Allison Foley, Leading Edge Dog Show Academy webinar on “All About De-matting”
Why would your groomer have to cut your dog really short when you didn’t want that to happen? This can be a surprise, disappointing, and downright shocking to pet owners. Why does that happen and what can you do to prevent this and keep the haircut of your choice.
Mats are preventable in dogs. Some dogs have coats that are higher maintenance and more vulnerable to matting. Let’s take a look at why your dog’s coat is forming mats, things you can do to keep them at bay, and what are your options if your dog’s coat is already matted.
A professional groomer can look at your dog and tell if it is matted. For the dog owner, this may not be a skill or such an easy task by observing or even feeling your dog if you don’t know what to look for.
What is a “Mat”?
In many dog breeds with curly, fine, or double coats, mats occur frequently. When loose or shedding hair wraps around non-shedding hair, this forms clumps. These clumps can be loose or very tight depending on the severity.
When Do Dogs Loose Their Coat?
Some dogs lose their coat and this causes matting:
During a heat cycle
After anesthetic or medical stress
Puppy coat transitioning to adult coat (~9-18 months of age)
Types and Causes of Matting
Environmental matting due to (damp) weather and debris
Product and substances that build up in the coat
Surface brushing (not brushing properly)
Lack of brushing completely
Dogs that are bathed and not dried down to the skin
Wearing flat type collars, harnesses, or clothes
Coat types that go through coat change
If mats are left unchecked, they can cause felting or webbing which eventually get tighter and closer to the skin of the dog. This is extremely painful for the dog.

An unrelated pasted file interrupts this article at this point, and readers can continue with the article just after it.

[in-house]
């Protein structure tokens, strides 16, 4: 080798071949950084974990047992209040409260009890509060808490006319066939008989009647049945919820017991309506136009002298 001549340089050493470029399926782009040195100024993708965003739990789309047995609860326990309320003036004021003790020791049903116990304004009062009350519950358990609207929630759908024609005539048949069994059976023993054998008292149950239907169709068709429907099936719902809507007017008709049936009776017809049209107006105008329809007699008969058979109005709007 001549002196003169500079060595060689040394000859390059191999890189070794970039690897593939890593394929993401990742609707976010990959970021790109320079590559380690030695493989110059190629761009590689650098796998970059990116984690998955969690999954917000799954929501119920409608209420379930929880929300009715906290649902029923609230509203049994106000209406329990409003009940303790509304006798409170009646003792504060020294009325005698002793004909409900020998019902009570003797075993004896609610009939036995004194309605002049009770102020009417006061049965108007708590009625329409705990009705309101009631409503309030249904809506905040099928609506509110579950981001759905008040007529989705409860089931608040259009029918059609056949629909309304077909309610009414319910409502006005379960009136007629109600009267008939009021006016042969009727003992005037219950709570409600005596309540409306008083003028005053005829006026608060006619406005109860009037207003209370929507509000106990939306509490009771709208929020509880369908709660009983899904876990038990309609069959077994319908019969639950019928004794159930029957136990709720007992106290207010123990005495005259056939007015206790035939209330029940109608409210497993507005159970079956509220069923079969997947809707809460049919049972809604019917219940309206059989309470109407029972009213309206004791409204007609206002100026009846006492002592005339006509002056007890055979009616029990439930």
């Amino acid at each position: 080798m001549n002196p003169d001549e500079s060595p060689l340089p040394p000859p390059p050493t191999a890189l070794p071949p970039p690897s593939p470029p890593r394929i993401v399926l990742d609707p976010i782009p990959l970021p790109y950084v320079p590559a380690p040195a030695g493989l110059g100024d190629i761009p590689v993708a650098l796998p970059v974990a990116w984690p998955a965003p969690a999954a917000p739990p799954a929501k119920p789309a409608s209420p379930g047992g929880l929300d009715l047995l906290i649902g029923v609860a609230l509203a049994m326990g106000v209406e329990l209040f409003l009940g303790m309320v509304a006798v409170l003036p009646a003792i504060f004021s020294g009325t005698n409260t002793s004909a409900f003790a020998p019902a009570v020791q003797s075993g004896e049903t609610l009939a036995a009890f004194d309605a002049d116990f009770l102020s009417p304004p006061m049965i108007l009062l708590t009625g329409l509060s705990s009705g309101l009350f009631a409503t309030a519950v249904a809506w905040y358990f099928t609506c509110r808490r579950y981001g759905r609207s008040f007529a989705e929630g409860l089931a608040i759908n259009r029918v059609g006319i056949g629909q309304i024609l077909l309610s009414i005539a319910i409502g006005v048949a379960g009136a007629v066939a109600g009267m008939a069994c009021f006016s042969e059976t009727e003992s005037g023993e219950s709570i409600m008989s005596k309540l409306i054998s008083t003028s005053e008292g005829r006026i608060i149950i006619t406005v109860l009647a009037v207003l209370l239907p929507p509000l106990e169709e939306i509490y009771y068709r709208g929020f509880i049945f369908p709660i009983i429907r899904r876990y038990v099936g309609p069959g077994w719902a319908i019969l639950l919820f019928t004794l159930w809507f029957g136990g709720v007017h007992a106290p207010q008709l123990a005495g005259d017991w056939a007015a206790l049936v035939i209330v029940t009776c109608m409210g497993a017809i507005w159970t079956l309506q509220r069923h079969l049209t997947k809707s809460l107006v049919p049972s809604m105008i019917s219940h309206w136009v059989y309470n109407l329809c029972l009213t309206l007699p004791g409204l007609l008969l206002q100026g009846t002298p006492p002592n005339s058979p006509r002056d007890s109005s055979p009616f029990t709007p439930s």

When Should You De-Mat?
Before and after the bath; this can be controversial due to what water does to a coat
If bathing a matted dog, some groomers believe the water can shrink mats and they get tighter during the bath. Often it is the scrubbing and working the coat in the bath that creates more friction
Hair can be more elastic when wet, therefore when grooming a dry or dirty coat, this can cause breakage and damage the coat
Breaking mats apart with water can allow de-matting products, shampoo and conditioner to enter the centre of the mat and help with the de-matting process with your fingers
Don’t create more friction when towel drying; squeeze to dry
Common Areas Dogs Matt
There are lots of areas dog’s can mat, in addition to environmental causes.
Any area where there is friction; running, jumping, playing, being pet
Behind the ears
Front of dog; where leg bends
Rear when the dog sits
Front of knee/stifle
Base of tail
Where collars/harnesses/clothes lay
Tools for De-matting:
All of these recommendations are gentle on dogs’ skin and coat
Use your hands to break the mat apart
Ice Slip Pin Brush especially designed for de-matting
- Oval Breezy Brush
Mark II Slicker Brush – Use After Ice Slip Brush. Great for use on bellies, inside of legs
Mark X Tiny Slicker Brush – for smaller dog, behind the ears,
Mark V Triangle Slicker Brush – great for de-matting toes
Products for De-matting: